Welcome to today, where people often blame others for their own problems. AND GET AWAY WITH IT!!!!
A Hawaii man who sued a company over his crippling addiction to the computer game Lineage II has gone where few litigants have managed to go, defeating the end-user agreement that said he had no right to bring the case to begin with. Craig Smallwood sued Lineage II maker NC Interactive late last year, claiming that his …
"It's always encouraging to see a decision that smacks a mighty Goliath, though one can't help regretting that this one seems to favor a David who, by his own admission, is no longer able to dress, bathe, or communicate with family and friends as a direct result of his use of Lineage II.
He did however find time to engage a lawyer and file what appears to be a frivolous law suite. Whats next a law suit because people have become addicted to watching avatar?
(BTW 20,000 hours is 833 days did none of hist family notice this?)
Lineage 2 launched in the USA April 27, 2004 so in 6 years he played the game less than half the day (on average). There are players who play an MMO 16-18 hours a day every day for 5 years and they haven't sued the makers. They (just like this loser) choose to do so instead of living life and should be held responsible for their own decisions.
Seems like this guys problems with the game are based on getting banned from it.
What a crock. How is this different from any compulsive behavior, such as alcoholism? After say 1000, not 20000, hours of playing the game, might he not have noticed on his own that he had a problem? LOOOOOSER.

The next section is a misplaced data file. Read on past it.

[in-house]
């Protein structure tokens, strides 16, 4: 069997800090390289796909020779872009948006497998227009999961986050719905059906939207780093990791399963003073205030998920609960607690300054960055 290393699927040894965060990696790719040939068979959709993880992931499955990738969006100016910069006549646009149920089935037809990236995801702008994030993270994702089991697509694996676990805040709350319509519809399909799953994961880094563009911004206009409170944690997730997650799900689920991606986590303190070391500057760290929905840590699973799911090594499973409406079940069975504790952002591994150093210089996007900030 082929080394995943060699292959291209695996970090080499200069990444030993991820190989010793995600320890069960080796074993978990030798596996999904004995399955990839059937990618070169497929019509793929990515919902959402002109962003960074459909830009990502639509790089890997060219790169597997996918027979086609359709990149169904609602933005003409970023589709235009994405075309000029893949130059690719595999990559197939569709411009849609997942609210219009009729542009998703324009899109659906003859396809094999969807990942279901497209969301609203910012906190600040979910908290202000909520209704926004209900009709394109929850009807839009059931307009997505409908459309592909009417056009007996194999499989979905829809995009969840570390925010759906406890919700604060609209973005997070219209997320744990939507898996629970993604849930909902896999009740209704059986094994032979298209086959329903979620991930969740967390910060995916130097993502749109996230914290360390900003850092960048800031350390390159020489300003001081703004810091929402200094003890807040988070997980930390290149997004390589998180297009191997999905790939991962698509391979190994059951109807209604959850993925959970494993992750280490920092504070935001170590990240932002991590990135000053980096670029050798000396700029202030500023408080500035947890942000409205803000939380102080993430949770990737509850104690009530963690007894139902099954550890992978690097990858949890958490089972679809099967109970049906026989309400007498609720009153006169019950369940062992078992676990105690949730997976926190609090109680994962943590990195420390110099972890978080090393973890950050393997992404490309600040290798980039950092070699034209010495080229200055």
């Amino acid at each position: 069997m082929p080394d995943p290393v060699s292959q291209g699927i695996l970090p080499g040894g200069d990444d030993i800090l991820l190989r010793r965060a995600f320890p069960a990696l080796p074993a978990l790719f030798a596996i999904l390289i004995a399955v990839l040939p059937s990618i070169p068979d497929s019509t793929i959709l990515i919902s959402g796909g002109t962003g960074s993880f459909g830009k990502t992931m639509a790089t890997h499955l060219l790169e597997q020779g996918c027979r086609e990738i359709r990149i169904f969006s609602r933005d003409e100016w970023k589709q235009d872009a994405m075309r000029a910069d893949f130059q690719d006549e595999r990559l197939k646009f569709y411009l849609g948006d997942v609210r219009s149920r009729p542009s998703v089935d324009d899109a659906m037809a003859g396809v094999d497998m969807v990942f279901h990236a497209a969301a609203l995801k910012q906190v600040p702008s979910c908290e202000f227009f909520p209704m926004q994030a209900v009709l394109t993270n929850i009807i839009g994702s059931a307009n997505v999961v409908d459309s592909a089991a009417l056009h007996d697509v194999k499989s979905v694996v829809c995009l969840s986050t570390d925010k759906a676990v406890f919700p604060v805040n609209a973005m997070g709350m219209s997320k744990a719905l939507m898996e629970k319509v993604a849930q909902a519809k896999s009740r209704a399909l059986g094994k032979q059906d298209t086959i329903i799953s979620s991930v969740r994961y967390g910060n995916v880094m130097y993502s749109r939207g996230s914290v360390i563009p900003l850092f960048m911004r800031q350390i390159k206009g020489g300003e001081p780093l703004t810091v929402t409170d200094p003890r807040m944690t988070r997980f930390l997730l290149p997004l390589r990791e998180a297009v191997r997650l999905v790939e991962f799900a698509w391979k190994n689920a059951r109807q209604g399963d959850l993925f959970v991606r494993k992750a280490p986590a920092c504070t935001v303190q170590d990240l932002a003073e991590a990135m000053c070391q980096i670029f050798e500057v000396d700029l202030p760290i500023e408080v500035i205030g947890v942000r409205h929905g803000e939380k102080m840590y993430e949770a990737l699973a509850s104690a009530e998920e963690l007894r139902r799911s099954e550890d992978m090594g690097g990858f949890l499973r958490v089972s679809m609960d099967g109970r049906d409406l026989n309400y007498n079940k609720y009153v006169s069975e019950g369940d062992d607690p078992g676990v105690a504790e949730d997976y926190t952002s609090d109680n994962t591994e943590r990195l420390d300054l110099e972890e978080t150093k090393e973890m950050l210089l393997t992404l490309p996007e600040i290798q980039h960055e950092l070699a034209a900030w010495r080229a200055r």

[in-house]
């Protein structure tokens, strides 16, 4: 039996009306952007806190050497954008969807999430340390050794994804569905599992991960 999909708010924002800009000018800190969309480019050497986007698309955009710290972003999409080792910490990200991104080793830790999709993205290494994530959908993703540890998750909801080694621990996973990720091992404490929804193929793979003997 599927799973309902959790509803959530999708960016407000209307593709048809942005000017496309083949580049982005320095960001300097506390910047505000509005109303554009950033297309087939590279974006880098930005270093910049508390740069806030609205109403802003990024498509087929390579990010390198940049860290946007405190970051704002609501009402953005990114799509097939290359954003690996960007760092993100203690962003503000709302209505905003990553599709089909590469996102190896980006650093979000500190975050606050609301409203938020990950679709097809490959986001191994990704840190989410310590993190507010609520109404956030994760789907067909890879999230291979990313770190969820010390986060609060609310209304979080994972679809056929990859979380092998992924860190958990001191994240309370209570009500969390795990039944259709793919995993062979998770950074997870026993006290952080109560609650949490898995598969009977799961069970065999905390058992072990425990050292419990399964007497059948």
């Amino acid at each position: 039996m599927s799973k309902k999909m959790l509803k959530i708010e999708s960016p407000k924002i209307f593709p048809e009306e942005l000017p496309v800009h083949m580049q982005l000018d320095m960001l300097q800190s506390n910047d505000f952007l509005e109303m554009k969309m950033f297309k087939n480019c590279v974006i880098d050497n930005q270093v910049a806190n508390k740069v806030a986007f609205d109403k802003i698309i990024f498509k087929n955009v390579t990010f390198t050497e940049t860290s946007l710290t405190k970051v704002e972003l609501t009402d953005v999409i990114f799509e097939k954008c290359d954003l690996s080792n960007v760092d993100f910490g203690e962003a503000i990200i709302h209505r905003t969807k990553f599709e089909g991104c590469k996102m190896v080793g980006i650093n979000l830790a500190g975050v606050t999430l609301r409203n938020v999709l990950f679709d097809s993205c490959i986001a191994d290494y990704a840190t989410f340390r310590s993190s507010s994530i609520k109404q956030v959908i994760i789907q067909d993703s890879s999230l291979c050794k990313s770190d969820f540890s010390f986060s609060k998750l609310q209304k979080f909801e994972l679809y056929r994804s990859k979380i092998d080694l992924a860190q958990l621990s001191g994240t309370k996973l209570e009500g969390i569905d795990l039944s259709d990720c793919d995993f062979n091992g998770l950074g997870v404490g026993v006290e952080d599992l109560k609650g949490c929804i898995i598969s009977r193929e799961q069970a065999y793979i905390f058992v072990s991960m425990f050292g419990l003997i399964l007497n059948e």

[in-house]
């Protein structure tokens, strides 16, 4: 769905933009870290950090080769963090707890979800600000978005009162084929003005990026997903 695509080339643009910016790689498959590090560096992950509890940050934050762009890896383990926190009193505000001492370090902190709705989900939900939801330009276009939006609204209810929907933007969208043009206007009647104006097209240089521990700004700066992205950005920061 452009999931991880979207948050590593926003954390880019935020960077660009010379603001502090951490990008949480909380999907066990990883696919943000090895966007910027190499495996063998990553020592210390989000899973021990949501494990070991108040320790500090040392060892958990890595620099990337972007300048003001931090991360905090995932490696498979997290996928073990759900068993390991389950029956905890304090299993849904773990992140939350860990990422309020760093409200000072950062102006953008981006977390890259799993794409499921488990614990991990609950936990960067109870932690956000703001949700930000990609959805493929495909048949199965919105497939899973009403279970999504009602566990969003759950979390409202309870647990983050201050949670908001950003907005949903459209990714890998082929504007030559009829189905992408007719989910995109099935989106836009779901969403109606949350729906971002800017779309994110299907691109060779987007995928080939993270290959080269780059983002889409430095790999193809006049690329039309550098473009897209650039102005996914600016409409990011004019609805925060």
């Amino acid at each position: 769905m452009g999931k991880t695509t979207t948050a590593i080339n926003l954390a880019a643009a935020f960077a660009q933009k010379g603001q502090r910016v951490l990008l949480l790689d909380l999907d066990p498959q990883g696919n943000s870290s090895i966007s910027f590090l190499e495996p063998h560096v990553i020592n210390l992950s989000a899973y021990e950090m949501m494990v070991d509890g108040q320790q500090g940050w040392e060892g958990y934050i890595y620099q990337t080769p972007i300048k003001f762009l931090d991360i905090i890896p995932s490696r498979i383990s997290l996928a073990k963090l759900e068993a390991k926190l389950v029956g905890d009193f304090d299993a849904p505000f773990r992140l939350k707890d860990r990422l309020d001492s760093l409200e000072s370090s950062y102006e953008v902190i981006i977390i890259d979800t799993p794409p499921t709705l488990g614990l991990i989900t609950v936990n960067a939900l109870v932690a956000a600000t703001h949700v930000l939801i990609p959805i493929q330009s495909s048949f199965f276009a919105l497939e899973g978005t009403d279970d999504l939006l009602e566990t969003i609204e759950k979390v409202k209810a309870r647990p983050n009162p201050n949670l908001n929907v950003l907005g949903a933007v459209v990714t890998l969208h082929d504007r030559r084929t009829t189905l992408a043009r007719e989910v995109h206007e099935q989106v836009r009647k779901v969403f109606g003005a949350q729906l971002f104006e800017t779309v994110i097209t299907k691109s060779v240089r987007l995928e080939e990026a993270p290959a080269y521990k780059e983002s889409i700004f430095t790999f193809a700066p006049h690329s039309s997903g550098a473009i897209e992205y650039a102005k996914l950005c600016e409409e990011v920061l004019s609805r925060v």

Throw this bum out of court!
But don't use that to set a precedent that bolsters the general validity of EULAs.
These EULAs are the way they are simply because as a software company you make your money selling lots and lots of copies for each far less than creating the first copy cost. That and because computer systems are so horribly complex in components and layers, not to mention ownership and therefore responsibility. Even within a universe of fairly uniform environments (or because of that uniformness, qv sloppy coding, shoddy hardware design, etc.) enough variation to be unable to guarantee function nevermind fitness for purpose.
In addition, as here, people in sue-happy-stan like to sue (and juries have a track record of granting or "awarding") for things that the defendant has effectively no control over. The guy has a personal responsibility and if he can sue he could've sought professional help earlier on.
Now, this is one extreme and unsatisfactory for the end user. A logical alternative is to do as the Germans do: Selling an apparatus requires an Engineer With Diploma ("Dipl. Eng.") to sign off on the design, and that signature implies that he can personally be sued if the device causes harm and it can be proven this was due to design failures. However, to do that in the software world has obvious problems. Simply because, beyond correctly determining which components are faulty and establishing ownership and thus reponsibility, judges are versed in law, not in logic, and juries are randomly selected common people, not "peers" as I'd expect the term when discussing software.
Still and all, now that this can go forth, I'd love to see proof that this game was made deliberately addictive and geared toward controlling users' actions. In general (and show other people with an addiction to it, please), or specifically targeted at this "victim".